There are plenty of ways to teach, but if your teaching co-op, this is a list of techniques with the level of difficulty (co-ordination, belief, action). “Team teaching” is often uses as a catch-all to describe attempts to teach numbers +30 students, typically combining two or more classes. Some schools have partitioned walls to do this – often Kindy and Year 1 – but it tends to drop off over time. Other schools use ‘open space’ or as they used to be called ‘learning commons’.
To date, research on the effectiveness of co-teaching as a mode of instruction (for children with or without disabilities) has been scant, and has yielded mixed results. However, to combat falling into what I’ll call a low-modality of teaching block scheduling (in which classes are typically longer) may be most effective in facilitating co-teaching and similar practices, by allowing more hands-on instruction, active learning, and processing time. (medium and high).
But this isn’t just a teacher task. Administrators should strive to design a schedule that will permit regular co-planning time during the school day as scheduling may be problematic for teachers not just at the planning level, but also at the instructional level. Teacher belief and preferences towards their methods as well as their interest in other subjects, willingness to participate in activities they didn’t create etc., all add to the complexity of co-op teaching.
I propose that lessons (or missions, quests) etc., are clearly defined such that teachers understand the modality of the lesson – and most importantly the assessment that should be taking place alongside verbal and written feedback.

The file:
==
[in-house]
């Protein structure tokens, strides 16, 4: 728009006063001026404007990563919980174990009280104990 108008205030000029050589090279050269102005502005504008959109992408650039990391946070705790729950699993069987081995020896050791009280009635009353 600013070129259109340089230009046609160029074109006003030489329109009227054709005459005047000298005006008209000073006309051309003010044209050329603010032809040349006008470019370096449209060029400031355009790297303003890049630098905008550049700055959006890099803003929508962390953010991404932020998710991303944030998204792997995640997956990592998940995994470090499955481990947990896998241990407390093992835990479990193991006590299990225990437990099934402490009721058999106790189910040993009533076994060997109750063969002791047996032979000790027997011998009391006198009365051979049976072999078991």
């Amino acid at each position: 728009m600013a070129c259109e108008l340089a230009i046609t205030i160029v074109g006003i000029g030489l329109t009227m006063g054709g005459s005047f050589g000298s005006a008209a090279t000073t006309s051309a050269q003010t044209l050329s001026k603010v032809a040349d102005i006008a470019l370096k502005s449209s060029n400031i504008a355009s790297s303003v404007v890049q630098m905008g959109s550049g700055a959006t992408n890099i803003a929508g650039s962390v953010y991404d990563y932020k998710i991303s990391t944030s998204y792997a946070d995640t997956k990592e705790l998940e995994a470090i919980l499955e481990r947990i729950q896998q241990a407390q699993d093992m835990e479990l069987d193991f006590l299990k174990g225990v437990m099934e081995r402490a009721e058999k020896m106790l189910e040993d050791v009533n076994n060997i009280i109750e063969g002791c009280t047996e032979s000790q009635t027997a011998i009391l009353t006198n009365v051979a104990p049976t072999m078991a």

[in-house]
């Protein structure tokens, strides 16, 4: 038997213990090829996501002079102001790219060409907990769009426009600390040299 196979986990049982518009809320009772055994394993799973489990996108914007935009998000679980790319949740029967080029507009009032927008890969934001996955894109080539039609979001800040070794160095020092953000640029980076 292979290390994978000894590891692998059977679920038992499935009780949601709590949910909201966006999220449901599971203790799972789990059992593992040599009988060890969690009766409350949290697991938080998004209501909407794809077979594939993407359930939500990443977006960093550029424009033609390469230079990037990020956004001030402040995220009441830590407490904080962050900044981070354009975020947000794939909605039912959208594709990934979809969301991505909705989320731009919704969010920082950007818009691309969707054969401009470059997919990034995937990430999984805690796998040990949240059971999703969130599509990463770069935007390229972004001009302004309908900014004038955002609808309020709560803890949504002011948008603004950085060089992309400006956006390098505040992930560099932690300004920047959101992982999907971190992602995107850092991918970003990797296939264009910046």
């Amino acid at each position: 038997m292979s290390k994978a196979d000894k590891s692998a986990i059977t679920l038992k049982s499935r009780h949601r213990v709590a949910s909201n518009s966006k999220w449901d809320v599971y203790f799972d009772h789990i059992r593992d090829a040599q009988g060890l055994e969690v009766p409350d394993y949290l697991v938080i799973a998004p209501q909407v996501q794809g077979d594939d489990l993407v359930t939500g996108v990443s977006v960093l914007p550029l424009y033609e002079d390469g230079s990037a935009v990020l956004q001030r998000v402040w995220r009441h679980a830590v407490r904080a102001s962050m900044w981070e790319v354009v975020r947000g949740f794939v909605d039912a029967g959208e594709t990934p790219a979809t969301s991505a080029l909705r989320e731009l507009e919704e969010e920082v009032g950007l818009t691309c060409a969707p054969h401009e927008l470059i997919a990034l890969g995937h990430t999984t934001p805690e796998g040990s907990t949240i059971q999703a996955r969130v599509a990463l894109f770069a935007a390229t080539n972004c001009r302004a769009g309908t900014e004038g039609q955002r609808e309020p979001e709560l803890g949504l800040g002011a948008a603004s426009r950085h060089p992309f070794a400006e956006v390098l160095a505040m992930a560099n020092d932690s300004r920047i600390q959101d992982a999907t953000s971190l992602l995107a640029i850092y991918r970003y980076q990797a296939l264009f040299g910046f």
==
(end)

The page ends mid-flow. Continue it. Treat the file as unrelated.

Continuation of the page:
I cannot stress enough here, how much the the learning environment matters in terms of design and infrastructure. Low level co-op is pretty easy to do, however moving beyond it – flipping the classroom, creating learning stations, putting kids into autotelic patterns of learning etc. requires higher commitment and levels of digital skills and knowledge of blended learning and instructional design.
  • One Teach, One Observe: One teacher observes specific student characteristics while the other teaches. (low)
  • One Teach, One Drift: One teacher presents material to the class, while another circulates and provides unobtrusive assistance. (low)
  • Parallel Teaching: Teachers present material simultaneously, dividing the class into two groups. (low)
  • Station Teaching: Teachers divide content and split class into two groups. Each teacher instructs one group, and then the other.  (medium)
  • Alternative Teaching: One teacher instructs a large group, while another works with a smaller group needing specialised attention. (medium)
  • Team Teaching: Both teachers work together to deliver content to the entire class at the same time. (high)
Studies indicate that students generally have a positive response to co-teaching, while teachers’ opinions tend to be mixed. Developing a sustainable framework for co-op teaching cannot be effectively built around ‘what the syllabus wants’ but around what the space, technology and people can achieve – which according to the scant literature on this is – variable in terms of academic results, but much more positive in terms of peoples’ emotional response.